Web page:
A Match Made in Heaven: Controversy & Digital Advocacy
Fragile Warriors Unite!
While this campaign continues to be a huge success, it hasn't been met entirely without controversy. For example, Louise Kinross, editor of BLOOM, a magazine for parents of children with disabilities, challenged the concept behind the SickKids campaign in this very insightful article.
Describing her idea of what it means to be a “fragile warrior”, Ms. Kinross asserts that parents and their kids with a disability are, in reality, very often “fierce and afraid”. At the same time, by criticizing the SickKids campaign with her depth of personal insight and no shortage of compassion, Kinross has contributed her lived experience to the complex topic of disability - the inarguable truth of what it feels like.
Soon after the launch, the folks at Sick Kids hospital became aware they had struck a nerve, so to speak. They deserve kudos for this thoughtful response acknowledging the controversy and clarifying their beliefs and intentions.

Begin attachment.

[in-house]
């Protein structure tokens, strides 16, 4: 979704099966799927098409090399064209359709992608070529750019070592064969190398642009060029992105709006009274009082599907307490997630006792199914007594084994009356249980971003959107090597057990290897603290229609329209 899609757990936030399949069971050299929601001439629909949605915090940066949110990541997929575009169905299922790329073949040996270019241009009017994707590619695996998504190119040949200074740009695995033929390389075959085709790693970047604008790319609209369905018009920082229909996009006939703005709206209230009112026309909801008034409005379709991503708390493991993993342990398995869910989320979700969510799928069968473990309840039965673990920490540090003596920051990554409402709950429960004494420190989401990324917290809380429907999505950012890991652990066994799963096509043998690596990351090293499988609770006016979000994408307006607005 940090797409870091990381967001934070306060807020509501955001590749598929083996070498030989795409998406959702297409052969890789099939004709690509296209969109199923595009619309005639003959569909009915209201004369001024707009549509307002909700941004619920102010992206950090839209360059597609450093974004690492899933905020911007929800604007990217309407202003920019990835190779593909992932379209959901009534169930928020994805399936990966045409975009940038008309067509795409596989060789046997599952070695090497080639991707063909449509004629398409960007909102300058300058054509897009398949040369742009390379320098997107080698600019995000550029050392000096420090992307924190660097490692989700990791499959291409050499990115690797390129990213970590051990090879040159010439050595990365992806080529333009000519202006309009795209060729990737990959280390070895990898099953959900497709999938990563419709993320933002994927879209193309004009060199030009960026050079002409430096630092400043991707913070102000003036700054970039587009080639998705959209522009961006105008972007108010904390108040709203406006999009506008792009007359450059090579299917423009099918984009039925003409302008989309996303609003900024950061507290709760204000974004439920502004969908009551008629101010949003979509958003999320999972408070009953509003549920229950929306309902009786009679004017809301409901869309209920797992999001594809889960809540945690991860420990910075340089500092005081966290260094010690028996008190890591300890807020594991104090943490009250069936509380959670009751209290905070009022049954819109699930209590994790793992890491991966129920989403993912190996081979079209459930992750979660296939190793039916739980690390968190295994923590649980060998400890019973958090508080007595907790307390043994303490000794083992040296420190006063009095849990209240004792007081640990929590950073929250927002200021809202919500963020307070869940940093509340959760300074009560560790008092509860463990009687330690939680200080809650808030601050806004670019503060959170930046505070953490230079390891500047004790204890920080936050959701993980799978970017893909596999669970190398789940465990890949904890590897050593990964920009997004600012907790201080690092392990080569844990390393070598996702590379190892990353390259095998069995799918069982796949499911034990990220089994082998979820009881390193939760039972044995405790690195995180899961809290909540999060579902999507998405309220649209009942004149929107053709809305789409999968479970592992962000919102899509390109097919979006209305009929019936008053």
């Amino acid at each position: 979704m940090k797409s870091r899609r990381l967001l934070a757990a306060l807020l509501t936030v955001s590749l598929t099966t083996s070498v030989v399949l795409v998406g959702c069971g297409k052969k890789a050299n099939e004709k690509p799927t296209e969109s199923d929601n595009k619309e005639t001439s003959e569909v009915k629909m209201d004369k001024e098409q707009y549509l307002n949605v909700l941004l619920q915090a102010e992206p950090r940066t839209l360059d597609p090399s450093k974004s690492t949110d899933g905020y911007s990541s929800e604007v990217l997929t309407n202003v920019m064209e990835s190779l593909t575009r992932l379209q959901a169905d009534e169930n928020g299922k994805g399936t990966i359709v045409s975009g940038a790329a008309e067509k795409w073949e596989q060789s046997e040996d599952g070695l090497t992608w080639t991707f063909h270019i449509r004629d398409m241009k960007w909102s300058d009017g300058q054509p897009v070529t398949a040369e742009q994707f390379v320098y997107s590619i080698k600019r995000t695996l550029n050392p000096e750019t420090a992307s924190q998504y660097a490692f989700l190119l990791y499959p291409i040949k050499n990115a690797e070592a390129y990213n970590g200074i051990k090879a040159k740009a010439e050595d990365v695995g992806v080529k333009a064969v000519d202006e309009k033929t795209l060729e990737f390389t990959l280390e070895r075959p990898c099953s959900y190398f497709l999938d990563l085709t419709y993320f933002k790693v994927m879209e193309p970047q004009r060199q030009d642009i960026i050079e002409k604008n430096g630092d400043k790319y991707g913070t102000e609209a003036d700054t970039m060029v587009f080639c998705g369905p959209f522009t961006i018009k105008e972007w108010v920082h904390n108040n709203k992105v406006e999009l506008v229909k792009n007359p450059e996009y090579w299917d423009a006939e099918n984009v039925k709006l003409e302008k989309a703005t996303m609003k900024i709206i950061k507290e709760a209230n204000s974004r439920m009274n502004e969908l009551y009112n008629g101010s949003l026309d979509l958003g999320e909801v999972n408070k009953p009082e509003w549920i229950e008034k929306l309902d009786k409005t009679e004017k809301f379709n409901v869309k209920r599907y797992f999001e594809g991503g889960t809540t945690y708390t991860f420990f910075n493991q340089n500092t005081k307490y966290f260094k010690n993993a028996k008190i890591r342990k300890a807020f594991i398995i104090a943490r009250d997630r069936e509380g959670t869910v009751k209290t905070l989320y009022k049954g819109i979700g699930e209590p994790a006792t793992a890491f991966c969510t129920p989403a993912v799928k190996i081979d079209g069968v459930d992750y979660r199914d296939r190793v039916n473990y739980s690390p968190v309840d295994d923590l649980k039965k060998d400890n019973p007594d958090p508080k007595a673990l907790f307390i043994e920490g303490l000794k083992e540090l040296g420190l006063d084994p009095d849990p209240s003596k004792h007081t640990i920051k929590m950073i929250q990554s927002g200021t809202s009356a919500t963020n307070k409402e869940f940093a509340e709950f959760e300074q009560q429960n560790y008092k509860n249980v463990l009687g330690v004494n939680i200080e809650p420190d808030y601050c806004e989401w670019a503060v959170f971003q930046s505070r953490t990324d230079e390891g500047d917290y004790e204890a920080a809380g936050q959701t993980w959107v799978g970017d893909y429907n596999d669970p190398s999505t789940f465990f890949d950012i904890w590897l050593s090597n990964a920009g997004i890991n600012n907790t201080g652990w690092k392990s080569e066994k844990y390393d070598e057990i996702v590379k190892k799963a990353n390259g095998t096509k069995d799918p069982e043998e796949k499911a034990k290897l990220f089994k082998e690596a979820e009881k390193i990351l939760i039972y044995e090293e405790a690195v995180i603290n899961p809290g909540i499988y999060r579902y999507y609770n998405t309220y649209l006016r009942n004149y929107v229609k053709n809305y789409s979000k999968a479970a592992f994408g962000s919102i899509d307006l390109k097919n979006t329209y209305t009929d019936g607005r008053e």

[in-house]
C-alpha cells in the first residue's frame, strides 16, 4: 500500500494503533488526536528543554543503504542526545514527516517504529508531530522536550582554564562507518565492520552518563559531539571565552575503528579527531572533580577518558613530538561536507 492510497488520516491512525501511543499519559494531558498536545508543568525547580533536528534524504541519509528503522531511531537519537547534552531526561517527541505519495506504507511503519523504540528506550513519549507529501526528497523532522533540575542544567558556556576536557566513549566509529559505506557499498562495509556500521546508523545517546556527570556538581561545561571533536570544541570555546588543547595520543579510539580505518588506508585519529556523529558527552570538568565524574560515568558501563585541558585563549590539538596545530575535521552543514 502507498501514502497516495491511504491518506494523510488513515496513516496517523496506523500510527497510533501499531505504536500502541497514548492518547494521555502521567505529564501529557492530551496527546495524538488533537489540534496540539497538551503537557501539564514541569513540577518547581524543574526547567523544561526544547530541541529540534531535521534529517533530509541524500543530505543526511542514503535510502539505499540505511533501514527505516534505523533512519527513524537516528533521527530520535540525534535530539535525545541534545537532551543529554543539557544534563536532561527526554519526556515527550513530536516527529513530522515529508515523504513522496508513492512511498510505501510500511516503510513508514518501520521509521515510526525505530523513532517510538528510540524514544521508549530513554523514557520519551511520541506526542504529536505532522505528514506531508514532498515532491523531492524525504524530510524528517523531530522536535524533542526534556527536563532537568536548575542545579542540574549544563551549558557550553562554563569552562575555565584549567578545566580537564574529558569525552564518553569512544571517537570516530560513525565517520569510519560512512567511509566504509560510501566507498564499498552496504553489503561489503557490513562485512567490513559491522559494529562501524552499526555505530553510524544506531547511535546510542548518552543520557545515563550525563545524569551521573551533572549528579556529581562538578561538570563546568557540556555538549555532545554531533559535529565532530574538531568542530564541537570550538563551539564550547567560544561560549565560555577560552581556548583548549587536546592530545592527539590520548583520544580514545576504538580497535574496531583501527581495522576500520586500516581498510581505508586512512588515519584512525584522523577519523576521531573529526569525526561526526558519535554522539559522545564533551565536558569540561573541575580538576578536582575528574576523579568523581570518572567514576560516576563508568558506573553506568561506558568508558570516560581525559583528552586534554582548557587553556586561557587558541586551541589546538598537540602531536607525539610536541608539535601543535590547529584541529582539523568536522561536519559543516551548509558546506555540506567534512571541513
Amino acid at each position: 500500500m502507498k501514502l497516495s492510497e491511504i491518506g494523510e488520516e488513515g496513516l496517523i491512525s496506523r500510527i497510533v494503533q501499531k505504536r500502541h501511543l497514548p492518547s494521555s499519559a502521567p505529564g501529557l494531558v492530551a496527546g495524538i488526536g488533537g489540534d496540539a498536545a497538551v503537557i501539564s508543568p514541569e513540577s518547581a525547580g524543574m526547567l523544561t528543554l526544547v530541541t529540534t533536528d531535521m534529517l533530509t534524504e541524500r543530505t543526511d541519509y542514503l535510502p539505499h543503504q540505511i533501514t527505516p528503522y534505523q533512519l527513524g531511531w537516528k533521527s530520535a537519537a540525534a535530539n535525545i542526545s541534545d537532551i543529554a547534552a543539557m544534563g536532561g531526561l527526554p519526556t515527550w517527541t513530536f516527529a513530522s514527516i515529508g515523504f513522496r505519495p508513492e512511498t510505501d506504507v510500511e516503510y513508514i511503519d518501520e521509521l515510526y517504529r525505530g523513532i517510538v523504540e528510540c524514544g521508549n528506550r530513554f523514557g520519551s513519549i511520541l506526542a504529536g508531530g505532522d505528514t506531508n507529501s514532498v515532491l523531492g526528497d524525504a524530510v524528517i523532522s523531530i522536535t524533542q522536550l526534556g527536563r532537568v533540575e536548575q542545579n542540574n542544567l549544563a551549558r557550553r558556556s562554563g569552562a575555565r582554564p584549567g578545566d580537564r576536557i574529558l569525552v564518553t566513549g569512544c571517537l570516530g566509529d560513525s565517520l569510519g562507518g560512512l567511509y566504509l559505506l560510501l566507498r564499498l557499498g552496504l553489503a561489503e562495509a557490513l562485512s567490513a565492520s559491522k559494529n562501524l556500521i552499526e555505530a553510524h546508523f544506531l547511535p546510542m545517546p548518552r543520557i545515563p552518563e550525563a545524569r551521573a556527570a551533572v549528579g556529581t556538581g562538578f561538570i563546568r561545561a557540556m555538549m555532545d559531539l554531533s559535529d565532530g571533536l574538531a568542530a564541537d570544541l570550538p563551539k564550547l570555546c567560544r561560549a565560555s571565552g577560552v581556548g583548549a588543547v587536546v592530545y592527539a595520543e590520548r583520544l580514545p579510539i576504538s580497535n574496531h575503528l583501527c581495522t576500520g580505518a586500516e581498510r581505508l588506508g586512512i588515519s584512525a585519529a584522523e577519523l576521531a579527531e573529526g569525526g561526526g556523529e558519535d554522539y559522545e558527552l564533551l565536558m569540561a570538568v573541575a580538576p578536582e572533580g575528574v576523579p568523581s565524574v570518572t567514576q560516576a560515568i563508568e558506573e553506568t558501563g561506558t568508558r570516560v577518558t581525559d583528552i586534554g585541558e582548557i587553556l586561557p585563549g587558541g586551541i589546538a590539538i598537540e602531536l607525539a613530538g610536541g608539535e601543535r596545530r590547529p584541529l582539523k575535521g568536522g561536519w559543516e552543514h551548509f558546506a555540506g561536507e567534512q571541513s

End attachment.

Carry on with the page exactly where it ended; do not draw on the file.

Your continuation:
Speaking Up Loud and Clear
Best of all, though, is hearing directly from individuals who live with a disability. Today, advocates and allies of every age, gender, race and culture across the planet are speaking up loud and clear about who they are and what annoys them about how they are perceived, often in admirably direct, humorous and highly creative ways.
The Control of the Conversation has Forever Shifted
With digital media platforms giving voice to individuals once traditionally shut out of the very conversations purported to help them 'manage' their own lives, the control of the conversation has forever shifted. This is a welcome sign of real social progress, with the potential to lead to healthier, happier and more inclusive communities.